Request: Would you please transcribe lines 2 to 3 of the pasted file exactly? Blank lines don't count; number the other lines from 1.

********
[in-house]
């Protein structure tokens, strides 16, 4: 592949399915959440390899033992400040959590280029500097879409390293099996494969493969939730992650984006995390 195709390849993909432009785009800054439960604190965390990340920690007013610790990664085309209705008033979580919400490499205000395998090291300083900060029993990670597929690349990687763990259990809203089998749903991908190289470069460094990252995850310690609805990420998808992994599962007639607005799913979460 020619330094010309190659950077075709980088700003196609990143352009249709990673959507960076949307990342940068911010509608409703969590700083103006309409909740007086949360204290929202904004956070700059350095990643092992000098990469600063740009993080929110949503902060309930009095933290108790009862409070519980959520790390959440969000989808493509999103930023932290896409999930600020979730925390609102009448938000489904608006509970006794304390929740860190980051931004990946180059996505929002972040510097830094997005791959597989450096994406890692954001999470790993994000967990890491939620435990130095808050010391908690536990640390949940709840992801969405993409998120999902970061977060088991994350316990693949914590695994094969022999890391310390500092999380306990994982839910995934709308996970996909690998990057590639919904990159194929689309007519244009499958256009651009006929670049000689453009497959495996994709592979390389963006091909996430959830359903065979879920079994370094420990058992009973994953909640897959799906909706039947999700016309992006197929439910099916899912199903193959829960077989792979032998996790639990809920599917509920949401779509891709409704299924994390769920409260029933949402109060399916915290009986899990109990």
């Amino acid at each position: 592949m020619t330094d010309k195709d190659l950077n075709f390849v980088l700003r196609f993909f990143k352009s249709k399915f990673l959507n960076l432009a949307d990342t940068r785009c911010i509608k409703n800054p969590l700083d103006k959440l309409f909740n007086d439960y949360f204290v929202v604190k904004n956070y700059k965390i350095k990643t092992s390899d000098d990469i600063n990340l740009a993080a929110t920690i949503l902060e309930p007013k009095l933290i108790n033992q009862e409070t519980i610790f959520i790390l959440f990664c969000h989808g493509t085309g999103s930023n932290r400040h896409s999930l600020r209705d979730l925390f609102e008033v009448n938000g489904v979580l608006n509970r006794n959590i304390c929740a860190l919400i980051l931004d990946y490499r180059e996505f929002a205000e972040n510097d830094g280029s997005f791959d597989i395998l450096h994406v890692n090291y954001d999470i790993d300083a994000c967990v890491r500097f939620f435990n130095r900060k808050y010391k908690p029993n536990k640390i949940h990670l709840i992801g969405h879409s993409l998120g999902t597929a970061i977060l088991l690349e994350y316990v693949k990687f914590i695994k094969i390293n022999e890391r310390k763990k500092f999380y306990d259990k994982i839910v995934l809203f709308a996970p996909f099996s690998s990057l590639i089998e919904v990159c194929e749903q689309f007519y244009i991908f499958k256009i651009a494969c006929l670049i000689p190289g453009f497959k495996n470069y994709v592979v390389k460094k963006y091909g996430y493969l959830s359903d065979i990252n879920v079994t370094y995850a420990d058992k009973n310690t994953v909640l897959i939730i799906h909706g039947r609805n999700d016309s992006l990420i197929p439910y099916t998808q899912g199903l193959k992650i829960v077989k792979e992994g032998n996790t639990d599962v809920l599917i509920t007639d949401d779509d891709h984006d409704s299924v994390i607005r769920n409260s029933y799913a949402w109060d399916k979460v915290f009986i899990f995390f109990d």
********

């Protein structure tokens, strides 16, 4: 592949399915959440390899033992400040959590280029500097879409390293099996494969493969939730992650984006995390 195709390849993909432009785009800054439960604190965390990340920690007013610790990664085309209705008033979580919400490499205000395998090291300083900060029993990670597929690349990687763990259990809203089998749903991908190289470069460094990252995850310690609805990420998808992994599962007639607005799913979460 020619330094010309190659950077075709980088700003196609990143352009249709990673959507960076949307990342940068911010509608409703969590700083103006309409909740007086949360204290929202904004956070700059350095990643092992000098990469600063740009993080929110949503902060309930009095933290108790009862409070519980959520790390959440969000989808493509999103930023932290896409999930600020979730925390609102009448938000489904608006509970006794304390929740860190980051931004990946180059996505929002972040510097830094997005791959597989450096994406890692954001999470790993994000967990890491939620435990130095808050010391908690536990640390949940709840992801969405993409998120999902970061977060088991994350316990693949914590695994094969022999890391310390500092999380306990994982839910995934709308996970996909690998990057590639919904990159194929689309007519244009499958256009651009006929670049000689453009497959495996994709592979390389963006091909996430959830359903065979879920079994370094420990058992009973994953909640897959799906909706039947999700016309992006197929439910099916899912199903193959829960077989792979032998996790639990809920599917509920949401779509891709409704299924994390769920409260029933949402109060399916915290009986899990109990």
């Amino acid at each position: 592949m020619t330094d010309k195709d190659l950077n075709f390849v980088l700003r196609f993909f990143k352009s249709k399915f990673l959507n960076l432009a949307d990342t940068r785009c911010i509608k409703n800054p969590l700083d103006k959440l309409f909740n007086d439960y949360f204290v929202v604190k904004n956070y700059k965390i350095k990643t092992s390899d000098d990469i600063n990340l740009a993080a929110t920690i949503l902060e309930p007013k009095l933290i108790n033992q009862e409070t519980i610790f959520i790390l959440f990664c969000h989808g493509t085309g999103s930023n932290r400040h896409s999930l600020r209705d979730l925390f609102e008033v009448n938000g489904v979580l608006n509970r006794n959590i304390c929740a860190l919400i980051l931004d990946y490499r180059e996505f929002a205000e972040n510097d830094g280029s997005f791959d597989i395998l450096h994406v890692n090291y954001d999470i790993d300083a994000c967990v890491r500097f939620f435990n130095r900060k808050y010391k908690p029993n536990k640390i949940h990670l709840i992801g969405h879409s993409l998120g999902t597929a970061i977060l088991l690349e994350y316990v693949k990687f914590i695994k094969i390293n022999e890391r310390k763990k500092f999380y306990d259990k994982i839910v995934l809203f709308a996970p996909f099996s690998s990057l590639i089998e919904v990159c194929e749903q689309f007519y244009i991908f499958k256009i651009a494969c006929l670049i000689p190289g453009f497959k495996n470069y994709v592979v390389k460094k963006y091909g996430y493969l959830s359903d065979i990252n879920v079994t370094y995850a420990d058992k009973n310690t994953v909640l897959i939730i799906h909706g039947r609805n999700d016309s992006l990420i197929p439910y099916t998808q899912g199903l193959k992650i829960v077989k792979e992994g032998n996790t639990d599962v809920l599917i509920t007639d949401d779509d891709h984006d409704s299924v994390i607005r769920n409260s029933y799913a949402w109060d399916k979460v915290f009986i899990f995390f109990d």